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Does College Make Us Less Equipped to Change the World?

Some of the things we learned back at the Big U don't work at all on the political street.

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In this great meritocracy of ours, those of us who’ve made it through college are encouraged to feel like we’re something special. And it’s no doubt true that a university education confers certain intellectual (if not always economic) advantages. By the time you’re handed your BA or BS, you’ve sharpened your critical thinking skills; have learned to see big pictures; can write a decent essay on command; don’t feel lost in a museum, library or concert hall; and might even know enough of a second language to navigate the subway and get yourself to the nearest hostel. Furthermore: it’s called “liberal education” these days because generally, the more of it you have, the more liberal you tend to be.

All good and worthy stuff. But the more time I spend around political progressives, the more convinced I am that when it comes to doing good retail politics, our fancy educations get in the way almost as often as they help us. Specifically, there are things we picked up back at the Old U — biases, preferences, habits of mind — that are so reflexive we long ago lost any awareness of them, but that we’re constantly tripping over whenever we try to present our ideas to the rest of the country. 

It sounds weird and counterintuitive, but in my work with progressive organizations, I’ve noticed some specific ways in which the kind of thinking we learned in our classrooms actually makes us kinda dumb politically. Here are a few places college grads often seem to get led astray by their own educations.

Originality doesn't matter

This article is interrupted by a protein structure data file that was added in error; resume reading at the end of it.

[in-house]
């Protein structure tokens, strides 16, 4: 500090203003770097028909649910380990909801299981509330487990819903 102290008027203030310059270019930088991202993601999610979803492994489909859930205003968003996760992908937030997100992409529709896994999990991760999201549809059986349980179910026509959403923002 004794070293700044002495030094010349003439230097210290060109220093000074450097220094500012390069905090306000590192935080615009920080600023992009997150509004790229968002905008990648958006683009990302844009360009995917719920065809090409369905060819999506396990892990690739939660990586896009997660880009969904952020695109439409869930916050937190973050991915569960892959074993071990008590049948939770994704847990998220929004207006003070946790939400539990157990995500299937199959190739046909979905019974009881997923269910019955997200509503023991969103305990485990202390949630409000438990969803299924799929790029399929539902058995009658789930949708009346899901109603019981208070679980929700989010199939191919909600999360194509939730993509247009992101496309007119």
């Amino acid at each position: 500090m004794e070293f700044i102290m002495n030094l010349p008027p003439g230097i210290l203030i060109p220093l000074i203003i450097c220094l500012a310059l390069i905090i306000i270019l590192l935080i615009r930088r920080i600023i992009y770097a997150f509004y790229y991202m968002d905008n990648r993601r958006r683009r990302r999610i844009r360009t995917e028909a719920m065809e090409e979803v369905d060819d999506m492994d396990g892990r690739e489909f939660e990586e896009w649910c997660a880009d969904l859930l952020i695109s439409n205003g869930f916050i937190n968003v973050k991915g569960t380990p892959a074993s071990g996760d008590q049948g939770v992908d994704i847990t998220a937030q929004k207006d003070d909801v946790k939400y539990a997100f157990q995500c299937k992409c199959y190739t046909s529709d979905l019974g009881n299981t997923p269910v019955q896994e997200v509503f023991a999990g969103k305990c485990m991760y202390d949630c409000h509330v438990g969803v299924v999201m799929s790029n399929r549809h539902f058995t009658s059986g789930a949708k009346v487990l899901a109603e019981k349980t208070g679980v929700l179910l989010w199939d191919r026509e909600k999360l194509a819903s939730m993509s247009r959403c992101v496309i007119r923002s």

In the academy, original thought that adds to the body of human knowledge is the most prized commodity there is. That, and only that, is what they hand out PhDs for. It’s also what gets you an A in most classrooms. Your professor doesn’t want warmed-over ideas pulled from the book or your classmates or the kids back at the dorm. She wants you to think for yourself — to exercise your brain, do some original analysis and synthesis, and come up with some fresh insights on the subject. Cribbing ideas from somewhere else is lazy at best; at worst, it’s plagiarism and it’ll get you kicked out of school.

After college, we go forth and become knowledge workers, usually in fields where our ability to think independently is our chief economic asset. Present us with a new idea, and we’ll take it apart, put it back together, moosh it up with other things we know, and look for a way to make it our own. Since that’s what we’ve always been rewarded for, that’s what we always do.

In politics, though, there are times when originality isn’t an asset. In fact, it can sometimes be an liability. Two examples follow, though there are plenty of others (and you’ll probably start noticing them now that I’ve pointed them out).

First, Americans like their politicians to re-affirm comfortable old truths far more than they appreciate being hit with new ideas. (And the newer and more radical an idea is, the more important it is to swaddle it thickly in old truths.) A politician who flies too far forward of the great mass of public opinion risks being seen as flaky, flighty, and generally untrustworthy. In our interactions with family and friends, a lot of us end up in the same position — because of our intellectual training, we’re the smart one who’s thinking so far ahead, so fast, that everybody else feels left behind and overwhelmed. On both the personal and national levels, this mismatch leaves people on both sides feeling uncomfortable and untrusting. Since trust is the basic currency of politics, it’s far more important for us to build trust with people than it is to be original (or even right).

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